Long-serving Arsenal boss Arsene Wenger had numerous clashes with Jose Mourinho during the Portuguese’s spells with Chelsea and Manchester United – but there has always been an element of underlying respect in their rivalry.
Both Wenger and Mourinho made barbs at one another in the press, while the duo also clashed on the touchline.
We’ve taken a look at some of the fieriest quotes from their rivalry.
After Arsenal were criticised for fielded an all-foreign line-up in 2005, Wenger raised a not-so-subtle eyebrow towards his west London rivals.
“I don’t see especially that Chelsea play more English players than we do. Who have they produced, homegrown? Just one, John Terry.”
A bit of a weird one from Ol’ Jose, this. But still quite good.
“I think he is one of these people who is a voyeur. He likes to watch other people. There are some guys who, when they are at home, have a big telescope to see what happens in other families. He speaks, speaks, speaks about Chelsea.”
Those comments from Mourinho were sparked by a dig from Wenger at Chelsea’s tactics.
“I know we live in a world where we have only winners and losers, but once a sport encourages teams who refuse to take the initiative, the sport is in danger.”
As if to emphasis his “voyeur” point, Mourinho once said: “At Stamford Bridge, we have a file of quotes from Mr Wenger about Chelsea football club in the last 12 months – it is not a file of five pages. It is a file of 120 pages.”
After Wenger suggested Premier League managers were playing down their title chances as they “fear to fail”, Mourinho hit back quite spectacularly.
“If he is right and I am afraid of failure it is because I didn’t fail many times. Eight years without silverware, that’s failure.
“He’s a specialist in failure. If I do that in Chelsea, eight years, I leave and don’t come back.”
Even when Mourinho had left England, he couldn’t refuse a jibe at his old adversary.
“The English like statistics a lot,” he said in 2008. “Do they know that Arsene Wenger has only 50% of wins in the English league?”
Following Sergio Ramos and Xabi Alonso’s controversial red cards for time-wasting in a Champions League group game against Ajax, Wenger criticised the ploy, saying: “It looks, frankly, horrible. It’s a pity to see that from a big club.”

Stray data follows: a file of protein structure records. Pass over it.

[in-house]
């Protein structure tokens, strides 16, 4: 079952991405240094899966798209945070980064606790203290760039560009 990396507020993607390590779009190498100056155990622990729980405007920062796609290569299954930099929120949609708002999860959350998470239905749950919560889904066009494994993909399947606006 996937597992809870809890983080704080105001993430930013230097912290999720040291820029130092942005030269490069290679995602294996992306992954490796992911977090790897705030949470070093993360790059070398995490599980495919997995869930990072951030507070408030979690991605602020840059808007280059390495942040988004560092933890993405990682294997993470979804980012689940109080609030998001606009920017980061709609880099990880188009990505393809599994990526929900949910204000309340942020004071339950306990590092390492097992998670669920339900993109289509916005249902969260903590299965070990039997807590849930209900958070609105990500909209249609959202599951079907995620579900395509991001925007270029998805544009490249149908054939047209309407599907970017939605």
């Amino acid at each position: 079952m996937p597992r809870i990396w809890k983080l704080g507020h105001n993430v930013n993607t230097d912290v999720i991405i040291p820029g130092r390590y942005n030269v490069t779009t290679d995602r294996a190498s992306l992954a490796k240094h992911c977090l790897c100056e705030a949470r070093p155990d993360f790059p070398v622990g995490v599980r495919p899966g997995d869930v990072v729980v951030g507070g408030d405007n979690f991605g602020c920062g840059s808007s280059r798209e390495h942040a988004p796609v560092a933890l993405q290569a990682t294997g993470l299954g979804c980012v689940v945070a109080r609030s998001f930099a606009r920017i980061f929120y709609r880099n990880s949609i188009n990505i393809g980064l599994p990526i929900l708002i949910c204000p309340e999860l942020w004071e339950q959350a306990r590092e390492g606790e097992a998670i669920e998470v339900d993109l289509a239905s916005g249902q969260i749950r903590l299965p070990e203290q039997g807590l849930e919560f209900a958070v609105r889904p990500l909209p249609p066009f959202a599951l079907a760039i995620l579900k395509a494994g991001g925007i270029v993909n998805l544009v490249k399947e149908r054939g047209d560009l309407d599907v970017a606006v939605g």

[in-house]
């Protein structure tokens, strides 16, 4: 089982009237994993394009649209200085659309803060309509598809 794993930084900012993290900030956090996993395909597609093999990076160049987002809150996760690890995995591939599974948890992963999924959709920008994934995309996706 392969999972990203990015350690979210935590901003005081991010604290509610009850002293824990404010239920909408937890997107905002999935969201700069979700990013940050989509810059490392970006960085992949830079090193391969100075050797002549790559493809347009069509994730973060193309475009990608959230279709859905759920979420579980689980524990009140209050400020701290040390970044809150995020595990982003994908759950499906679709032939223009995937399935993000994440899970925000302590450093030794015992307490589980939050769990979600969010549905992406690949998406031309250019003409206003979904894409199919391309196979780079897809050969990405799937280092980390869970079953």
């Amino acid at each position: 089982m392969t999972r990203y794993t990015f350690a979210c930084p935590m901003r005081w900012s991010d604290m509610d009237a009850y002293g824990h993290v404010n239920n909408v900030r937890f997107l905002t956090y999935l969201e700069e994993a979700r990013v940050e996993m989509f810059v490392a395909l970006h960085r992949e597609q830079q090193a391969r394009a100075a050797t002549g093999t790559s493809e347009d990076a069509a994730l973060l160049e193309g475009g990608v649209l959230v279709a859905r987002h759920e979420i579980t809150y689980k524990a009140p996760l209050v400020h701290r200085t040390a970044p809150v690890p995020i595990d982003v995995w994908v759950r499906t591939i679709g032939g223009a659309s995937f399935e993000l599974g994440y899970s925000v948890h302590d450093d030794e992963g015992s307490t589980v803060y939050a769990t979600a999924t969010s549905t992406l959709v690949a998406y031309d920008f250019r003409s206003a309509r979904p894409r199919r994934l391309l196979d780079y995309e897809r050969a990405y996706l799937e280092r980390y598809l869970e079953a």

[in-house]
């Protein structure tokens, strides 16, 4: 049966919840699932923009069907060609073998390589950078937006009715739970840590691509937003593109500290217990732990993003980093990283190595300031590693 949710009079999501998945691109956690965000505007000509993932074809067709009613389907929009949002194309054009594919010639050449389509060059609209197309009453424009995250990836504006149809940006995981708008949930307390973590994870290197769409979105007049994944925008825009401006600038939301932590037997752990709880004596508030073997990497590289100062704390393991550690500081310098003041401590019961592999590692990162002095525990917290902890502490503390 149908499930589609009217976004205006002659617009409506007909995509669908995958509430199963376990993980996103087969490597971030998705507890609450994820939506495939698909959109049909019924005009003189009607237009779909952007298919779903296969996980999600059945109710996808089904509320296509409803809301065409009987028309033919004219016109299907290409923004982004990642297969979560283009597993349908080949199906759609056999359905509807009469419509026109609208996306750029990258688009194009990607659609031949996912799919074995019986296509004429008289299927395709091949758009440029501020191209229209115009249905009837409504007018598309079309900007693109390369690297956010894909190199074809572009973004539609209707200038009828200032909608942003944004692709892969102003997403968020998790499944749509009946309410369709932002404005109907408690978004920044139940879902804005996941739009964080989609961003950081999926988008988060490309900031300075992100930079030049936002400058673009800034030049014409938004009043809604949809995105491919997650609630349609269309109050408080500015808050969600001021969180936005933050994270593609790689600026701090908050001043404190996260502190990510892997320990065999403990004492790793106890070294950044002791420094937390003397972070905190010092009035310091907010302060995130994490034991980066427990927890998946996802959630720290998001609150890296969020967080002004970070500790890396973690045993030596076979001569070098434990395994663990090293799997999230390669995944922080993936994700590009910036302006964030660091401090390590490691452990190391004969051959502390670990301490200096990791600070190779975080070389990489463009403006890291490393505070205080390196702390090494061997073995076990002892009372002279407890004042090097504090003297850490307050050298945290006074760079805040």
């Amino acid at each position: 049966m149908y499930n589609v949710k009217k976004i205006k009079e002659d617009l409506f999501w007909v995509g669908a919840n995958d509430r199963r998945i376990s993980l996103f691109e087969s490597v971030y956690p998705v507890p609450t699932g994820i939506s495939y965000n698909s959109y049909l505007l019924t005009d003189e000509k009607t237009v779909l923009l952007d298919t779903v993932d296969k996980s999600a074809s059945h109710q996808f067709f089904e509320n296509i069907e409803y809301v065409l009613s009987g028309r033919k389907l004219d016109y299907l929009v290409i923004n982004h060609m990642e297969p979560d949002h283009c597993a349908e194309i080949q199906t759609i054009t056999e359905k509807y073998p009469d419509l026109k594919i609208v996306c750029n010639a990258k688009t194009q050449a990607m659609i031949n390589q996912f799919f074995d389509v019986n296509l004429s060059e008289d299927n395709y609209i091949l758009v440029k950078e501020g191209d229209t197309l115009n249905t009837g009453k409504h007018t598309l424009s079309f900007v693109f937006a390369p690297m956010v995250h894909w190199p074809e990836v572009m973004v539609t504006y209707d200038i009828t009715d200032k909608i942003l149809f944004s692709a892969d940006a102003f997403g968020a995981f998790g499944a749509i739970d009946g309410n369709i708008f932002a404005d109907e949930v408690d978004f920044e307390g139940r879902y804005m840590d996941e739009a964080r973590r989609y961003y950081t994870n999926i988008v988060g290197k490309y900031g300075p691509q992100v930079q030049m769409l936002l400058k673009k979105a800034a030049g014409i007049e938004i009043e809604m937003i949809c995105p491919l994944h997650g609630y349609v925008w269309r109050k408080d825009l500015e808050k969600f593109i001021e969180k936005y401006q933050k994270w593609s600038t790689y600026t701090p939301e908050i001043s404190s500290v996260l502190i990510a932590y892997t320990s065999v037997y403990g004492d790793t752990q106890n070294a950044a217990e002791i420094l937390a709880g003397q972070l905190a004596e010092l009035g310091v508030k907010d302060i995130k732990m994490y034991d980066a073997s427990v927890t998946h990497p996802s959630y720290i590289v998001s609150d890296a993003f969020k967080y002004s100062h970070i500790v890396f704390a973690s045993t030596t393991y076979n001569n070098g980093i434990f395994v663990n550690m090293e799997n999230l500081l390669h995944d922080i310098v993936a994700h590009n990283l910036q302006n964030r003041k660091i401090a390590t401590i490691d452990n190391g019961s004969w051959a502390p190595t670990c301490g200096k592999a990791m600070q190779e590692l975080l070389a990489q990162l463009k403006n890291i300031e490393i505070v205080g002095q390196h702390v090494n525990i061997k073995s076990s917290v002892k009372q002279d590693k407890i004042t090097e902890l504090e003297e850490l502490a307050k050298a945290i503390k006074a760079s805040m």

And Mourinho wasn’t going to let that comment slide: “Instead of speaking about Real Madrid, Mr Wenger should speak about Arsenal and explain how he lost 2-0 against a team in the Champions League for the first time. The history about the young kids is getting old now. Sagna, Clichy, Walcott, Fabregas, Song, Nasri, Van Persie, Arshavin are not kids. They are all top players.”
Once again, Wenger criticised a Mourinho decision after Chelsea sold Juan Mata to Manchester United having already played the Red Devils twice. “I think if you want to respect the fairness for everybody,” he said, “this should not happen.”
Unsurprisingly, this prompted a Mouringo response: “Wenger complaining is normal because he always does. Normally he should be happy that Chelsea sold a player like Juan Mata, but this is a little bit his nature. I think what is not fair is that his team always has the best days to play.”
Just a big, massive rant from Mourinho after the FA failed to punish Wenger for criticising referee Mike Dean’s performance after Arsenal were beaten at Stamford Bridge.
“In this country, only one manager is not under pressure. Every other manager is. We cannot be below par. We have to meet the objectives. There is one outside that list, but good for him. You know who.
“The one who can speak about the referees before the game, after the game, can push people in the technical area, can moan, can cry in the morning in the afternoon, nothing happens. He can not achieve, keep his job, still be the king.
“In the rule book it says some managers can speak about the referees before and after games. Some others cannot. I am in the list of those who are punished if they speak about the referees.”
We can only doff our caps to this absolute zinger from Wenger in 2005: “He’s out of order, disconnected with reality and disrespectful. When you give success to stupid people, it makes them more stupid sometimes and not more intelligent.”
While tempers have boiled over between the two plenty of times, Mourinho recently made clear his admiration for Wenger.
Mourinho described Wenger as a “sweet enemy” and “a very intelligent person and one of the best football managers in the history of football.”
He told Laureus Sport: “I really enjoyed the competition but there were some episodes along the road that I don’t like to say I regret it or should Mr Wenger regret it too because this is really part of our history and we cannot go back and delete them and they were part of our history and our club’s history.
“But what I can say is that the real respect is always there.”
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